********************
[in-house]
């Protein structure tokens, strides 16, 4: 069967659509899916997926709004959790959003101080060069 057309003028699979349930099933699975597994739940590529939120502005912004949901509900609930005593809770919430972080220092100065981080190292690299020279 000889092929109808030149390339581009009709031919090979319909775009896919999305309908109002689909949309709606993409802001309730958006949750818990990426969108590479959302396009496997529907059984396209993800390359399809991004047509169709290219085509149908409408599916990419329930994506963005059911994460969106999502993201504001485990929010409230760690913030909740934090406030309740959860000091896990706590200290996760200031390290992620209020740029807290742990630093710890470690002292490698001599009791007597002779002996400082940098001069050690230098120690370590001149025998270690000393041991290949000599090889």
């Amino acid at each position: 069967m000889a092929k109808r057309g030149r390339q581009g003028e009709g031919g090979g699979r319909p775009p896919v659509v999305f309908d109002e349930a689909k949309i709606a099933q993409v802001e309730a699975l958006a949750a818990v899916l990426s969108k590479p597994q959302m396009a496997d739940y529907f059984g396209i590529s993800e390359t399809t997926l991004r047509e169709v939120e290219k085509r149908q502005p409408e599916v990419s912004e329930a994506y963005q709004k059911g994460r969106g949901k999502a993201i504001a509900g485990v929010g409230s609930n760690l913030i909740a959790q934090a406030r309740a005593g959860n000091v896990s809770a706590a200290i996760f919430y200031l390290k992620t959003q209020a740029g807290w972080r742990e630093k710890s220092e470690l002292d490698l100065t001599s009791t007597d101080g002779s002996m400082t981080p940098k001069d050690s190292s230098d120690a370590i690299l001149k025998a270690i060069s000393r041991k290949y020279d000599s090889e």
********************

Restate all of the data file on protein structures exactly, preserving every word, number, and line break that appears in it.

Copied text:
[in-house]
């Protein structure tokens, strides 16, 4: 069967659509899916997926709004959790959003101080060069 057309003028699979349930099933699975597994739940590529939120502005912004949901509900609930005593809770919430972080220092100065981080190292690299020279 000889092929109808030149390339581009009709031919090979319909775009896919999305309908109002689909949309709606993409802001309730958006949750818990990426969108590479959302396009496997529907059984396209993800390359399809991004047509169709290219085509149908409408599916990419329930994506963005059911994460969106999502993201504001485990929010409230760690913030909740934090406030309740959860000091896990706590200290996760200031390290992620209020740029807290742990630093710890470690002292490698001599009791007597002779002996400082940098001069050690230098120690370590001149025998270690000393041991290949000599090889």
């Amino acid at each position: 069967m000889a092929k109808r057309g030149r390339q581009g003028e009709g031919g090979g699979r319909p775009p896919v659509v999305f309908d109002e349930a689909k949309i709606a099933q993409v802001e309730a699975l958006a949750a818990v899916l990426s969108k590479p597994q959302m396009a496997d739940y529907f059984g396209i590529s993800e390359t399809t997926l991004r047509e169709v939120e290219k085509r149908q502005p409408e599916v990419s912004e329930a994506y963005q709004k059911g994460r969106g949901k999502a993201i504001a509900g485990v929010g409230s609930n760690l913030i909740a959790q934090a406030r309740a005593g959860n000091v896990s809770a706590a200290i996760f919430y200031l390290k992620t959003q209020a740029g807290w972080r742990e630093k710890s220092e470690l002292d490698l100065t001599s009791t007597d101080g002779s002996m400082t981080p940098k001069d050690s190292s230098d120690a370590i690299l001149k025998a270690i060069s000393r041991k290949y020279d000599s090889e």